Kennel cough is a canine respiratory infection that mostly affects dogs. It is named kennel cough because it conveniently spreads through a kennel and infects every dog. The causative agent for kennel cough is both bacteria and viruses.
The most common bacteria which causes kennel cough in dogs is Bordetella bronchiseptica. It can also be caused by canine influenza or canine distemper viruses. Most people often refer to the infection as Bordetella.
Kennel cough in dogs is contagious. It affects the dog’s bronchial tubes, voice box, trachea, and lungs since the viruses weaken the dog’s immune system and attack the respiratory cells causing inflammation in the upper airway. It is also called tracheobronchitis.
How do I know if my dog has Kennel Cough?
If your dog has a dry cough or releases some choking sounds that won’t go away, it may have already contracted the kennel cough. Since the infection is contagious, dogs contract it from other infected dogs through airborne droplets, especially near a sneezing or coughing dog.
Suppose the dog has directly contacted an infected dog or the infected dog’s objects which are already contaminated, such as a shared drinking water bowl, increase the chance of it acquiring the infection. Kennel cough is treatable but can be fatal for puppies, especially those younger than six months or with very weak immune systems and are unvaccinated.
What are the first symptoms of kennel cough?
The first Kennel cough symptom usually occurs approximately three days to two weeks post-exposure. Its incubation period is 2-14 days, although it may take months for some dogs to produce any signs or symptoms.
The cough is described as loud and unproductive. It sounds like something has stuck in the dog’s throat and is trying to swallow it. This is because of the irritation that the infection causes in the upper airway. The dog may also have a running nose, sneezing, discharge from the eyes, and a slight fever.
Most infected dogs eat normally. Only severe cases lead to loss of appetite and lethargy. It is always advisable to visit a veterinary for some tests to rule out other diseases with symptoms identical to the kennel cough symptoms. The disease includes asthma, cancer, heart disease, and collapsing trachea.
Do Kennel cough go away on its own?
Kennel cough is a mild disease. Although it sounds awful, most dogs recover before any treatment is administered, especially in not severe cases. It may take several weeks to clear up, even six weeks for dogs with a compromised immune system.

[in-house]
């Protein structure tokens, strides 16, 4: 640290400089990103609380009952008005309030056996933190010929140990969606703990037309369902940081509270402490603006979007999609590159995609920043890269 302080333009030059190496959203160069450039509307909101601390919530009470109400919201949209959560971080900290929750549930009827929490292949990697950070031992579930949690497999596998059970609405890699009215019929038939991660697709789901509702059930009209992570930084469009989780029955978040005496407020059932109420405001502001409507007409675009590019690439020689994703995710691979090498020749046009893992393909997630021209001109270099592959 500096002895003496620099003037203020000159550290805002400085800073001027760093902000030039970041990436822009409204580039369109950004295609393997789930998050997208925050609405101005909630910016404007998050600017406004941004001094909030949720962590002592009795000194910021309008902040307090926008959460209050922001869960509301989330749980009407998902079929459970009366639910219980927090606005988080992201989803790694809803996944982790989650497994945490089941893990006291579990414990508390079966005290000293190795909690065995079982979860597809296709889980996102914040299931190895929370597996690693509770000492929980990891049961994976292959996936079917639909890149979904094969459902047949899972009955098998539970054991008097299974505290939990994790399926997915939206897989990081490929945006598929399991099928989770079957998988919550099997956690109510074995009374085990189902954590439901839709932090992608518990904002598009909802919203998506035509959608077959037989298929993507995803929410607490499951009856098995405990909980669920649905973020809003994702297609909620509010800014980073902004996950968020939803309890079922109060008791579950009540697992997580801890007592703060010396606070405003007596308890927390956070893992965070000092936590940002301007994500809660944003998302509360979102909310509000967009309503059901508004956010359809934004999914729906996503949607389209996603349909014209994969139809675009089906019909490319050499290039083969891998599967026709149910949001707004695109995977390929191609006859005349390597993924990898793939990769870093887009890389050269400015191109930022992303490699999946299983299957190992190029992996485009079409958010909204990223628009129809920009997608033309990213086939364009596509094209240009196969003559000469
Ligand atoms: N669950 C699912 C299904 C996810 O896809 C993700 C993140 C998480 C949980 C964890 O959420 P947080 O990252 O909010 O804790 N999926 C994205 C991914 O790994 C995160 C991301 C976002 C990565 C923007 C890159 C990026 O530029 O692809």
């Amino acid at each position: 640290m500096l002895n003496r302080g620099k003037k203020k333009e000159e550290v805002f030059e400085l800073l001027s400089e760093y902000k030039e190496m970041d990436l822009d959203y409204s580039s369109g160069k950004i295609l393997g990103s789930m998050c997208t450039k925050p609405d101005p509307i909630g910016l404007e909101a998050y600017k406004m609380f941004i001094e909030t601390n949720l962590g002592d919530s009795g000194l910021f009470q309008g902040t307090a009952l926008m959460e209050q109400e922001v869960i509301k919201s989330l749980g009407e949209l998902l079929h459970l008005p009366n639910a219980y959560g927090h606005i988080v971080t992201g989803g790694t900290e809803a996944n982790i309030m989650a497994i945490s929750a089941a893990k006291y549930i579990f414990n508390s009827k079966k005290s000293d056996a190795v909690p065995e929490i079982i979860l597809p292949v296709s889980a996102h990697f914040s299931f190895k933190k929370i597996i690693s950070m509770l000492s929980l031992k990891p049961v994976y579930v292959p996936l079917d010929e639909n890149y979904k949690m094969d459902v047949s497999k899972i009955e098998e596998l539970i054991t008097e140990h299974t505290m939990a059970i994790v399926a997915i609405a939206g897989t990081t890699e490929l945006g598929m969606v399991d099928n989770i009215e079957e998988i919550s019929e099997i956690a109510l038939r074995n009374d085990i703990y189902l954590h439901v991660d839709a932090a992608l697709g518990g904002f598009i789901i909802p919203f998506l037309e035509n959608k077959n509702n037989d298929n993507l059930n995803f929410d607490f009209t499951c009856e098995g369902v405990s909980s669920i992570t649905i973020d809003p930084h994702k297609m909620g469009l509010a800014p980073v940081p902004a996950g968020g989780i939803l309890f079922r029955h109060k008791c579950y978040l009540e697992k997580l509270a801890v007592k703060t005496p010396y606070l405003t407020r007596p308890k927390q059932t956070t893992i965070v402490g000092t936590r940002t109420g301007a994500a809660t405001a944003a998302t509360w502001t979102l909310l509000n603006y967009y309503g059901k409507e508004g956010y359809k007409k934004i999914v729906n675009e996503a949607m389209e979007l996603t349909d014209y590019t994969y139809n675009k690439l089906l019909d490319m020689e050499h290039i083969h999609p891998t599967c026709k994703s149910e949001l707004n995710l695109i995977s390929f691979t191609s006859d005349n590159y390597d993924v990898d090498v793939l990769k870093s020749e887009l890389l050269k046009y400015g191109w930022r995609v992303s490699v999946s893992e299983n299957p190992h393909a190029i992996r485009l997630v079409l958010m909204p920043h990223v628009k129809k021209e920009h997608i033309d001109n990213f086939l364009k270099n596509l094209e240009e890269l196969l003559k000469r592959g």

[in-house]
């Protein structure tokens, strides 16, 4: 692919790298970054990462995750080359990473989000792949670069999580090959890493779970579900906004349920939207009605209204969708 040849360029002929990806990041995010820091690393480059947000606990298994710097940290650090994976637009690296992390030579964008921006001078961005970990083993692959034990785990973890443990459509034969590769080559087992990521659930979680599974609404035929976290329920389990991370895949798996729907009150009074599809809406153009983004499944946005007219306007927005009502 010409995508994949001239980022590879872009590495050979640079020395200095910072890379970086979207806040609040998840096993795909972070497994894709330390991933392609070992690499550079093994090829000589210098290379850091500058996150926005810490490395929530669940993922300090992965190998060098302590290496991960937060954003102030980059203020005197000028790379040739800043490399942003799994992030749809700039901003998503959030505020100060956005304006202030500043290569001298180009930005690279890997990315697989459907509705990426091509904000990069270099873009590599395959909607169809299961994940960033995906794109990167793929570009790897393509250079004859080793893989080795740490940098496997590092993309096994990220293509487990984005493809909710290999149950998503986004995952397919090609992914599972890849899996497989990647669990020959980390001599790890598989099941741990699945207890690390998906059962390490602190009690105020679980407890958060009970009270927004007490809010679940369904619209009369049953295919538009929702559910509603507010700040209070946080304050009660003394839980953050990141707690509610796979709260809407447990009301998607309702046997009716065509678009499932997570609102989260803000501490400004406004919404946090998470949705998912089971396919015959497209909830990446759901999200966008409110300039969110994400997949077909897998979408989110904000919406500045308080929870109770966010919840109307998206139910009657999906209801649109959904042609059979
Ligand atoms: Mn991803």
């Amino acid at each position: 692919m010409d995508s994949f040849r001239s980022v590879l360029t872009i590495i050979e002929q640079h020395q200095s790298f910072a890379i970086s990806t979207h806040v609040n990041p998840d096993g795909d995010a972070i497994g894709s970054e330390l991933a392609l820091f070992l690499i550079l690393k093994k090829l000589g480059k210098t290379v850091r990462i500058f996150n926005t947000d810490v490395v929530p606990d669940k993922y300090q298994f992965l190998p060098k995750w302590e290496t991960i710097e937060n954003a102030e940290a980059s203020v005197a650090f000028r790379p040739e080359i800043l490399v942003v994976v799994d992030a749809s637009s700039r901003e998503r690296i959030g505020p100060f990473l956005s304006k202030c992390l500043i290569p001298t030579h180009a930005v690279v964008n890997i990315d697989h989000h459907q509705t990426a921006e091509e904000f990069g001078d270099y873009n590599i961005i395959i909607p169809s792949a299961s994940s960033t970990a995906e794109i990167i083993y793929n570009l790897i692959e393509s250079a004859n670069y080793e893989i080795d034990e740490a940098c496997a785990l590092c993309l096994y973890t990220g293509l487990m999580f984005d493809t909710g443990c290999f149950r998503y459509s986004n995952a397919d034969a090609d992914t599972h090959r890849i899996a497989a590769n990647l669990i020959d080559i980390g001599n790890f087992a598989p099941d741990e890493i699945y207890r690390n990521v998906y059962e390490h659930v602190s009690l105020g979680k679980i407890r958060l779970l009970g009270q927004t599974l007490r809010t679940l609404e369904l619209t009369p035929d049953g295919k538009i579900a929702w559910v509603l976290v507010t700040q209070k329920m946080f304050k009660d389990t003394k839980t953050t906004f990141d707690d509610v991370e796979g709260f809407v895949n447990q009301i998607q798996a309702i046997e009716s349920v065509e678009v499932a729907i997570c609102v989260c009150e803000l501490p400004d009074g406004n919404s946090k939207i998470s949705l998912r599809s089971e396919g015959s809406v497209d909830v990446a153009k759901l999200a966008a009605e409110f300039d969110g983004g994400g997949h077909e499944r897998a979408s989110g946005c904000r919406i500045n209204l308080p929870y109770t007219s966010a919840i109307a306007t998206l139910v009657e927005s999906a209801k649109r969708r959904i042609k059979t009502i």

Kennel cough can result in pneumonia. Therefore, it’s important to liaise with your vet in case of symptoms persist.
How do you get rid of kennel cough?
Kennel cough treatment mostly involves giving your dog ample time to rest. Mostly two to three weeks of enough sleep helps your dog fight the virus properly. Make sure they drink a lot of warm water mixed with honey to flush out toxins in their body, which helps get rid of the virus faster.
Exposing your dog to steam or adding a humidifier next to its sleeping area helps moisten the air around him, thus relieving the cough. Isolation is also a form of kennel cough treatment as it prevents the dog from infecting other pets.
Always check your dog’s kennel to ensure that it is properly ventilated and clean because a dusty kennel can cause a Kennel cough. The room temperatures should not be cold. Please avoid smoking near your dogs.
Although kennel cough can cure on its own, using the medication can help speed up the recovery period and prevent secondary infection. Your veterinarian may prescribe an antibiotic and cough syrup to relieve the cough.
Kennel cough is a very common respiratory disease, and due to this, many dogs suffer from the disease at least once in their lifetimes. Kennel cough vaccines are available for the bordetella bacterium. The vaccines administered are injectable, intranasal, or in oral form. It is important to ensure that your dogs are updated with vaccinations.